It’s not always realistic – a strict all fruit, lean protein, and leafy green diet. However, if health problems persist, it may be worth a try. Though these foods aren’t bad for everyone, it is important to decipher which innocent foods are guilty of health issues inside our bodies. The process of elimination or an allergen test can be helpful tools in discovering the truth. Dr. Marone can provide Nutrition Response Testing for those who want answers to food allergy questions. The test also helps identify immune challenges, chemical and metal toxicity levels, and scarring. Call today for more information and to set an appointment.

 

See Also: Gluten Intolerance: Not Sure If You Have It?

*The information in this article is not intended to diagnose or treat any medical condition and does not substitute for a thorough evaluation by a medical professional.  Please consult your chiropractor or physician to determine whether these self-care tips are appropriate for you.

 

 

Sources

  1. List Of Foods That Contain Lectins by Jessica Bruso: http://www.livestrong.com/article/305368-list-of-foods-that-contain-lectin/
  1. Fact Sheet from F. A. R. E.: https://www.foodallergy.org/facts-and-stats
  1. Video from Dr. Steven Gundry: http://drgundrymd.com/170207A.php?n=tab
  1. Dr. Amy Myers: http://www.amymyersmd.com/2017/02/3-important-reasons-give-gluten-autoimmune-disease/

 

 

 

 

gluten-intolerance

Gluten Intolerance: Not Sure If You Have It?

Gluten intolerance is difficult to diagnose because several other issues, such as irritable bowel syndrome or celiac disease, may cause many of the same symptoms. There is no definitive test to tell a doctor that someone specifically has gluten intolerance, so doctors are often hesitant to attribute symptoms to it.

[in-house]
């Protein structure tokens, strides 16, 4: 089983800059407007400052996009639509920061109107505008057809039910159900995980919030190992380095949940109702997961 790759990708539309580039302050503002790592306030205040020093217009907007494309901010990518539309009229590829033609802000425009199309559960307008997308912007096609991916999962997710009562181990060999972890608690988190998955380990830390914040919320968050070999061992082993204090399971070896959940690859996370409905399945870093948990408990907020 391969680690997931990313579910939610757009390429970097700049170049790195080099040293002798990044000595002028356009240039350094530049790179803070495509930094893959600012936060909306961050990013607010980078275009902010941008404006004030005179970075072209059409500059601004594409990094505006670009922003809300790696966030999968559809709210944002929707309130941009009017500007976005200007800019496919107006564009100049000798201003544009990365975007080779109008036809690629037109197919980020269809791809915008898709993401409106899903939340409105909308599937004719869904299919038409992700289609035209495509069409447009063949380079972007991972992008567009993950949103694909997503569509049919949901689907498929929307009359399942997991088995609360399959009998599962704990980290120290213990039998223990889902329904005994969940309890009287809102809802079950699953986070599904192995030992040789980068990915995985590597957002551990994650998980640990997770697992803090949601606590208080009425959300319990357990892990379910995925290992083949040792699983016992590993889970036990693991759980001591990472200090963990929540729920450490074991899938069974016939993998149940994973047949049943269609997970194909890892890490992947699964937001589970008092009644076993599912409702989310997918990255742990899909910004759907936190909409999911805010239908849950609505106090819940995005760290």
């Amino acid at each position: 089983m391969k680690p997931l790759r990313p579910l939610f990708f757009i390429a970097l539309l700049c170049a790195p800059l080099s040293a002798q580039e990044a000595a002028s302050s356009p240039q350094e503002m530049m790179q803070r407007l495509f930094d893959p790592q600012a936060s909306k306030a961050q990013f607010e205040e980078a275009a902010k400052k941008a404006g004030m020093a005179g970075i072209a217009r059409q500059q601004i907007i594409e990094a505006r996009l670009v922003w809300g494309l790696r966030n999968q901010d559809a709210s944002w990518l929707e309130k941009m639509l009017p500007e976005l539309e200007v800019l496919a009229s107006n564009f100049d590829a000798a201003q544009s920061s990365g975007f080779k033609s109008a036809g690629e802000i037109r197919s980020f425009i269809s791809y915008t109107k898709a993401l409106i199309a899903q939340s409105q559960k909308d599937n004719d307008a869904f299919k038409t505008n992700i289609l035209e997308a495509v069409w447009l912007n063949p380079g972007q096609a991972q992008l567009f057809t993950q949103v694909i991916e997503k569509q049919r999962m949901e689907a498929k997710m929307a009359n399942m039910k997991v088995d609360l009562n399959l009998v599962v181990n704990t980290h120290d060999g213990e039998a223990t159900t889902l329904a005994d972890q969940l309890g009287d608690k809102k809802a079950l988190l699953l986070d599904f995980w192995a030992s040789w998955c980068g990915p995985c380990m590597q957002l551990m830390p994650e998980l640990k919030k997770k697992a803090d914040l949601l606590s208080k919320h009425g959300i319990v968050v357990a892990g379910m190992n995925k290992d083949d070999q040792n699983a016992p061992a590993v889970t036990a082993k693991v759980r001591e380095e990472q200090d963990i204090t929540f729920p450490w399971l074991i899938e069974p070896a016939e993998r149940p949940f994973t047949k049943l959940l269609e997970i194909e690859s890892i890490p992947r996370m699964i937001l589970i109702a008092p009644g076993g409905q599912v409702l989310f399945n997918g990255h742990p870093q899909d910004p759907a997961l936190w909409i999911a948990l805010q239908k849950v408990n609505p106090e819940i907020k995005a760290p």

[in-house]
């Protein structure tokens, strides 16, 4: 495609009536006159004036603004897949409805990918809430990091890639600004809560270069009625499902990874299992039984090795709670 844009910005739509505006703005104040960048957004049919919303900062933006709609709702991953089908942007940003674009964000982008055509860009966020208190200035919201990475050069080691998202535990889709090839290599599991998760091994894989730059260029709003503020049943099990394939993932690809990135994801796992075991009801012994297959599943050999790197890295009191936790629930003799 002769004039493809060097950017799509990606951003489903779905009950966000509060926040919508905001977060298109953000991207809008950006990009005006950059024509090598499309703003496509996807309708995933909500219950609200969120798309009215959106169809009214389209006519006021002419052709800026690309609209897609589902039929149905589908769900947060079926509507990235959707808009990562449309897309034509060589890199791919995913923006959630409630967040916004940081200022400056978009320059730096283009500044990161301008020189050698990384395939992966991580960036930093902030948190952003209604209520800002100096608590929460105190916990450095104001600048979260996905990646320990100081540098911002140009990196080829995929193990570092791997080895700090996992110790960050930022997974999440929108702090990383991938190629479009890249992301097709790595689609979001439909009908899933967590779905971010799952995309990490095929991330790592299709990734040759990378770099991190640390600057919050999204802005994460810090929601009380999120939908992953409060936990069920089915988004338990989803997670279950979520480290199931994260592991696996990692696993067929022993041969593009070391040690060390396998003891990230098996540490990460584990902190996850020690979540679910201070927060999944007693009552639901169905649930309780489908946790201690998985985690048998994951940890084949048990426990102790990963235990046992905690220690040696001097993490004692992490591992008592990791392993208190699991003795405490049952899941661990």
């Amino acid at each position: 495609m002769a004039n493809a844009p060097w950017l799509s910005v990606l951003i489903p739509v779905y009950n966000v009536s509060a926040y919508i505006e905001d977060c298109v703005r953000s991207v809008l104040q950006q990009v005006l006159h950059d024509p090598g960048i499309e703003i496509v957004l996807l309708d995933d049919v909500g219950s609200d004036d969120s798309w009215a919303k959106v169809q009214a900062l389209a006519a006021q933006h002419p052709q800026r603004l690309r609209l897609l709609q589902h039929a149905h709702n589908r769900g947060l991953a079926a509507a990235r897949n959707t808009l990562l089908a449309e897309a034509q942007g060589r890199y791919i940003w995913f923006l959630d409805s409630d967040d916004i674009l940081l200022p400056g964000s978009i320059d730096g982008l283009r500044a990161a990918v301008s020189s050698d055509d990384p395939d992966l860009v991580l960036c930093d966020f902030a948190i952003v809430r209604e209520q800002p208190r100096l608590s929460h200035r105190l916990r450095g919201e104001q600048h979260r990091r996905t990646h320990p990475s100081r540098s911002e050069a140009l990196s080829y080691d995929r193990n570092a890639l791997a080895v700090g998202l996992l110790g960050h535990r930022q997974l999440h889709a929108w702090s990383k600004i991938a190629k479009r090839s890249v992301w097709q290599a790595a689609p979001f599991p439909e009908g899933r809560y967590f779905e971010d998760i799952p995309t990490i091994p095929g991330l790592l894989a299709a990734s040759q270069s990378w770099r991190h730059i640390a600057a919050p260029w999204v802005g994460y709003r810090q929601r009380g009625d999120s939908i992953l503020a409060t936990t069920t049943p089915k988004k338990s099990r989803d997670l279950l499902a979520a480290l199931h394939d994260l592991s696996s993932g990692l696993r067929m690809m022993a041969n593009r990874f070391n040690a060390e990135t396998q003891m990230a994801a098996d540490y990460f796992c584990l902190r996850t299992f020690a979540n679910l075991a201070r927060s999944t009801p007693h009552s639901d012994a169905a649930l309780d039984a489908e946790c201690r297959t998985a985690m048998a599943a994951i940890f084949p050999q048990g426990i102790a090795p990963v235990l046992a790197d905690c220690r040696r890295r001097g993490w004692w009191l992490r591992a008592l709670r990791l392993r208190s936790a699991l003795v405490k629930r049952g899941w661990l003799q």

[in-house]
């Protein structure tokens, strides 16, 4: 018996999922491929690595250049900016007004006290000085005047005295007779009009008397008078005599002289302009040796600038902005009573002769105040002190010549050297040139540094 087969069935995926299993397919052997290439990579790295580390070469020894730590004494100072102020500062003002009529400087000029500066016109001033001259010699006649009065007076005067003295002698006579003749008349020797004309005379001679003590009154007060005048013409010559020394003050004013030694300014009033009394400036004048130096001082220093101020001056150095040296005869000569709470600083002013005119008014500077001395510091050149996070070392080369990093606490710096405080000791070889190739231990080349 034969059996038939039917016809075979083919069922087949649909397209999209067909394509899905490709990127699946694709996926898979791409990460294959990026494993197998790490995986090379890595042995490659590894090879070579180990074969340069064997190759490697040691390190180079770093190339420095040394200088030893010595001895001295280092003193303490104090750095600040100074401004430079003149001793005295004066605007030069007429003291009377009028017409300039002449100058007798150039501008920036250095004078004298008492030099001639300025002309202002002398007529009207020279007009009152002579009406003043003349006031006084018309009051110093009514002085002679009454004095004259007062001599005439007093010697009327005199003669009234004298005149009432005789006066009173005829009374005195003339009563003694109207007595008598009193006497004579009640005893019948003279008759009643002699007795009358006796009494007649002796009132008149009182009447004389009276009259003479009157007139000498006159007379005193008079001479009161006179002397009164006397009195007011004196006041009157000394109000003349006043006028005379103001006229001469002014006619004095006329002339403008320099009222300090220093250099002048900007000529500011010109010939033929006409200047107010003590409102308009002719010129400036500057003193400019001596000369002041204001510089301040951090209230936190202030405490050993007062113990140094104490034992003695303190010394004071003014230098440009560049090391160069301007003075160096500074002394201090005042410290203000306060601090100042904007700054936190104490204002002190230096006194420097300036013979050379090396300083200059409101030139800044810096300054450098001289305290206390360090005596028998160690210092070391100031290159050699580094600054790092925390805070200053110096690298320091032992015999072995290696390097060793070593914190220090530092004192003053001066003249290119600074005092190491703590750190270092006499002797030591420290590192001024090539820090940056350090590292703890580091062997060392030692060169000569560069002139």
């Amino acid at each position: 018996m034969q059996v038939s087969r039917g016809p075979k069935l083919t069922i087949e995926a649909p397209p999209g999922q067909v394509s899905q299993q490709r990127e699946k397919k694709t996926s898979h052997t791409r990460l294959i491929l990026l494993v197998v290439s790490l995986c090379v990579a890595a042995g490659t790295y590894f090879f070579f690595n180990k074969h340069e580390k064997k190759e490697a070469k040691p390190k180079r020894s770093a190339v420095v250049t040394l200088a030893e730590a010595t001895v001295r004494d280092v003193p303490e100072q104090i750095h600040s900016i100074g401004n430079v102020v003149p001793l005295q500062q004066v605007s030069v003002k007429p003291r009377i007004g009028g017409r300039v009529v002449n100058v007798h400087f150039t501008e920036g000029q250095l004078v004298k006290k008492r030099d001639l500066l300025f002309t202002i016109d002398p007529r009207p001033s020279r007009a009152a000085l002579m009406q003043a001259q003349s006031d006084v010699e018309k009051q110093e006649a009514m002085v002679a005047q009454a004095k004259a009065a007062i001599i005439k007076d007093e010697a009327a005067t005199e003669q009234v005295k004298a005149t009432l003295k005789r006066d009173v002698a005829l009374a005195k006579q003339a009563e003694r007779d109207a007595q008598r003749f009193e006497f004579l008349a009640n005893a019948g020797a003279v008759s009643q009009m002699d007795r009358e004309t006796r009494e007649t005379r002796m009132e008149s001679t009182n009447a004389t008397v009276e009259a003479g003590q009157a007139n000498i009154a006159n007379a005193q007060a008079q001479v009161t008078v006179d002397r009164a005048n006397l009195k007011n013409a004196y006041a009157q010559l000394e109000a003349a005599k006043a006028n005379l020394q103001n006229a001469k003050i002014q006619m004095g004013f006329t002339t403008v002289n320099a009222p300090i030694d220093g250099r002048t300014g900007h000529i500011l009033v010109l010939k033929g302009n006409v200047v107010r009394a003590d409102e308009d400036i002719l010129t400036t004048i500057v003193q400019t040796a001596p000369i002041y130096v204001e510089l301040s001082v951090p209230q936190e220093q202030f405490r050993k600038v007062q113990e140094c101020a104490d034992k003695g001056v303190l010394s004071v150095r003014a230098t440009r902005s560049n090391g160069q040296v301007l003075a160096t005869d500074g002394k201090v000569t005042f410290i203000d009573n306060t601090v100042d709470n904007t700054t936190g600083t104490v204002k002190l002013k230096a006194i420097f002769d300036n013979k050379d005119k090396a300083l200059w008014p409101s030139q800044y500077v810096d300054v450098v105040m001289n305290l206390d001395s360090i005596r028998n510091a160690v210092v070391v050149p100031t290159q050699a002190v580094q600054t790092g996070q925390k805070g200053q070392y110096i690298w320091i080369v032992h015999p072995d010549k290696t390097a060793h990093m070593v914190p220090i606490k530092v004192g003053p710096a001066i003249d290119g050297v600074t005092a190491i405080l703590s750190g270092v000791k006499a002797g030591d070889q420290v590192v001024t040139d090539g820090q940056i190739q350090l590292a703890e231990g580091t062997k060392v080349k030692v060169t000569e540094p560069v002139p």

Self-Testing for Gluten Intolerance

If you suspect that you may have gluten intolerance, you can do some testing of your own. The first step is an elimination diet. For 1-3 months, remove all gluten from your diet. Gluten is found in wheat, rye, and barley. This means eliminating most pizza, pasta, breads, cereals, cakes, cookies, etc. Watch food labels, as gluten is hidden in many of the processed foods we eat.

Instead, replace these foods with ones that have anti-inflammatory benefits such as fruits, vegetables, seeds, nuts, organic meats and raw dairy products. Also use alternative grains such as quinoa, amaranth, brown rice, almond flour, coconut flour, chickpea flour, millet, buckwheat, teff, or sorghum. At the end of this period, re-introduce gluten. If you felt better when gluten was out of your diet and worse when it returned, you probably have a gluten intolerance.

Muscle Testing to Determine Gluten Intolerance

Muscle testing is another way to determine if you are experiencing an allergic reaction to gluten. (This testing is done without penetrating the skin or using any invasive procedures.) Once the gluten intolerance is confirmed, we can modify the way the body responds to it. This is not necessarily a life-long issue. Once the body is desensitized and then when the proper digestive enzymes are added, gluten can be broken down by the body again without symptoms. If you are interested in muscle testing to determine your body’s reaction to gluten, give us a call at 864-963-9304 for a free consultation.

*The information in this article is not intended to diagnose or treat any medical condition and does not substitute for a thorough evaluation by a medical professional.  Please consult your chiropractor or physician to determine whether these self-care tips are appropriate for you.